Lesson Sunday

Debugging code can be both frustrating and challenging. In this lesson, we'll cover a few tools we can use to pinpoint errors in our tests.

Debugging in MSTest


Let's take another look at our Leap Year project. This version has an added bug. Here's our new code:

...
    public bool IsLeapYear(int year)
    {
      if (year % 400 == 0)
      {
        return true;
      }
      else if (year % 100 == 0) {
        return false;
      }
      else
      {
        return year % .4 == 0;
      }
    }
...

Let's run our tests:

Starting test execution, please wait...
Failed   IsLeapYear_NumberDivisibleByFour_True
Error Message:
 Assert.AreEqual failed. Expected:<True>. Actual:<False>.
Stack Trace:
   at Calendar.Tests.LeapYearTests.IsLeapYear_NumberDivisibleByFour_True() in /Users/epicodus_staff/Desktop/Calendar.Solution/Calendar.Tests/ModelTests/LeapYearTests.cs:line 13


Total tests: 4. Passed: 3. Failed: 1. Skipped: 0.
Test Run Failed.
Test execution time: 1.3841 Seconds

According to the error message, the Assert.AreEqual() method has failed. Our expected output true isn't equivalent to the actual output of false.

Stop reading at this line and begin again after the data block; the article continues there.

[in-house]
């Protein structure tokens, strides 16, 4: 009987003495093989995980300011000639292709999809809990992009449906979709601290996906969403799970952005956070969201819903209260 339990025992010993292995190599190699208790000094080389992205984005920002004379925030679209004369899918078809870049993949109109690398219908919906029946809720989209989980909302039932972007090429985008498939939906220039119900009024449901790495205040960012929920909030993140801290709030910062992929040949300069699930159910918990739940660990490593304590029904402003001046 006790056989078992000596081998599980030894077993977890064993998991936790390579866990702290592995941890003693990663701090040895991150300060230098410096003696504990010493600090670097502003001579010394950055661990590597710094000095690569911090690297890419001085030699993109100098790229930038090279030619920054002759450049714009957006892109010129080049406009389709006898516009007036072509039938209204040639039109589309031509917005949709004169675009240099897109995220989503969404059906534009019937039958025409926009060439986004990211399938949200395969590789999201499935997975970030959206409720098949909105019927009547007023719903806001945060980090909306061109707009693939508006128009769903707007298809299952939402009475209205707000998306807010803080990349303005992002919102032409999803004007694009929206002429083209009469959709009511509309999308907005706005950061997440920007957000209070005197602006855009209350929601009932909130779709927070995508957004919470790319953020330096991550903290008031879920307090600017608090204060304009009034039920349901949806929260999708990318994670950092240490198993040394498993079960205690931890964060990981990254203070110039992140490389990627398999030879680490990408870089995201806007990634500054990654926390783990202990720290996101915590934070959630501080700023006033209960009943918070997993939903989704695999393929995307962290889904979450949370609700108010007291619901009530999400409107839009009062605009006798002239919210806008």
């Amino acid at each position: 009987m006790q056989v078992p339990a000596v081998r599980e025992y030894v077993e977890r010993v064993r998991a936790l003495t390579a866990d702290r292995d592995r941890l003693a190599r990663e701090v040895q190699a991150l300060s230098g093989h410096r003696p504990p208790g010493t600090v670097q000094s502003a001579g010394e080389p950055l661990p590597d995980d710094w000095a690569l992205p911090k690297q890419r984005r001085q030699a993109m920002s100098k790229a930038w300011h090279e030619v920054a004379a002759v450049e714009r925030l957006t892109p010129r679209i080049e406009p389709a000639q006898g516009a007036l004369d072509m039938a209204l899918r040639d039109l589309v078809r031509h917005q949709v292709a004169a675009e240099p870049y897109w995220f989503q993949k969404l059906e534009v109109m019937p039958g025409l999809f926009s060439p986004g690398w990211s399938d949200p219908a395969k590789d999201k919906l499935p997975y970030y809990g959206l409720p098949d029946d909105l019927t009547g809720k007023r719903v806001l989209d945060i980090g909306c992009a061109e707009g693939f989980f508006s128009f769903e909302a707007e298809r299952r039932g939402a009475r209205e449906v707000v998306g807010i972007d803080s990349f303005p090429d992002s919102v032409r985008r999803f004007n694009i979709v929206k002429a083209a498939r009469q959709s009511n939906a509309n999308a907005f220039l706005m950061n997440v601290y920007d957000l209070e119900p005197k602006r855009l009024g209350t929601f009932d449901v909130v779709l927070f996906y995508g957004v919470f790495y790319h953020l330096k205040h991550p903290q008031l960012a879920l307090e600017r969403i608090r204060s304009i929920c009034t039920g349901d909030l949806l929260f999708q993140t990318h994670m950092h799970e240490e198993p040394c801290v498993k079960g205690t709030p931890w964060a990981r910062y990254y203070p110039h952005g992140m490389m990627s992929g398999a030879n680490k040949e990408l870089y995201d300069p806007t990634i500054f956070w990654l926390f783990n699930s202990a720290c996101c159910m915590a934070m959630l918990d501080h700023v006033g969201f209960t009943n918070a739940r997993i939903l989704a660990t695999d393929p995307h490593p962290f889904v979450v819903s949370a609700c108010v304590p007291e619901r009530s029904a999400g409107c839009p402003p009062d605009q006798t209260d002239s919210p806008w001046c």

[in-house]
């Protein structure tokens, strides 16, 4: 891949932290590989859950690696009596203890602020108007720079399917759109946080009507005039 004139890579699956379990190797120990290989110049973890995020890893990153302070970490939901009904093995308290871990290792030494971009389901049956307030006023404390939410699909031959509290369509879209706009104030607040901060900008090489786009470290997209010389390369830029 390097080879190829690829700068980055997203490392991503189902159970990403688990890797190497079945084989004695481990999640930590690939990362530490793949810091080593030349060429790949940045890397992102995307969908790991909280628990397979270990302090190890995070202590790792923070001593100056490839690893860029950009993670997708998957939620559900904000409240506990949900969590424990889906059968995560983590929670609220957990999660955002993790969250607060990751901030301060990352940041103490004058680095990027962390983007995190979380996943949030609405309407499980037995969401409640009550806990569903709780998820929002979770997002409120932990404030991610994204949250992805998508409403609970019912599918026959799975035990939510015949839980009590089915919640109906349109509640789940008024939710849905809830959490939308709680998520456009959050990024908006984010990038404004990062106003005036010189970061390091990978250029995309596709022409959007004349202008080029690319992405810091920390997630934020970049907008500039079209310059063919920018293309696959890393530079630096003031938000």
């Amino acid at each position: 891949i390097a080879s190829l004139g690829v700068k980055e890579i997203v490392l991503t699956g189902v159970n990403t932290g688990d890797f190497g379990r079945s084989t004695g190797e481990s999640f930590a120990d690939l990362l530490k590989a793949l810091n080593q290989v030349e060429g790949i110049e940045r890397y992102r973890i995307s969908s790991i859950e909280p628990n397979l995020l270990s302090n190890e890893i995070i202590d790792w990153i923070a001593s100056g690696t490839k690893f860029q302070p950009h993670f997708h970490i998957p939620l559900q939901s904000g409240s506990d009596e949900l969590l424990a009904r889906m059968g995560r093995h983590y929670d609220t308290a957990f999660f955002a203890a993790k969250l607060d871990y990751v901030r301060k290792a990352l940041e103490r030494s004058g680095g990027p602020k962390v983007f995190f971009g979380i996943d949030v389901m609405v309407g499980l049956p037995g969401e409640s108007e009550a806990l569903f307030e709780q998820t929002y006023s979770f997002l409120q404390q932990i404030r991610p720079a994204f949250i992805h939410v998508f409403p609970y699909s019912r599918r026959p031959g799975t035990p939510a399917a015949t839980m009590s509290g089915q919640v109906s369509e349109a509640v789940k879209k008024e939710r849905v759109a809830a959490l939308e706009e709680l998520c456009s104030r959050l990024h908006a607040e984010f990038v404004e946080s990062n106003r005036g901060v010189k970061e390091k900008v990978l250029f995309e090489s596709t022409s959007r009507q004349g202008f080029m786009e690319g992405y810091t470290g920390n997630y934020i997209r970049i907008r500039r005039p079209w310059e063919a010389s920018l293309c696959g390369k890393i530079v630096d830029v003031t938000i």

There is also a stack trace. This is an active report of our program as it runs. It also contains helpful information to quickly track bugs. The stack trace can usually pinpoint the exact line that is causing the bug.

In this case, our stack traces states that the error is at line 13 of the LeapYearTests.cs file. If we take a look at that line in our test file, we'll see exactly which test failed.

Reading Failure Messages

Thankfully, the error message gives us a few indications to where the error can be found. It's really important to gain practice deciphering error messages like these. Let's look carefully at the message we received above:

  • The line reading Failed IsLeapYear_NumberDivisibleByFour_True tells us which of our tests failed. In this case, it’s the test IsLeapYear_NumberDivisibleByFour_True().

  • Below that in the error message section, it tells us what the Expected result was (True, in our case), and the Actual result it received instead (False, in this example).

  • The next section provides a stack trace of what caused the error, and where. Stack traces are useful for figuring out what has caused a bug in your code. They can vary in size, and sometimes contain huge amounts of information. They may be intimidating at first, but the most useful line is usually the one on top. In our case it’s stating the error occurred in Line 13. If we check our code, we can see this is the line containing our Assert.AreEqual() statement. So, the test failed because the arguments provided to Assert.AreEqual() were not actually equal.

Lesson 9 of 20
Last updated April 14, 2022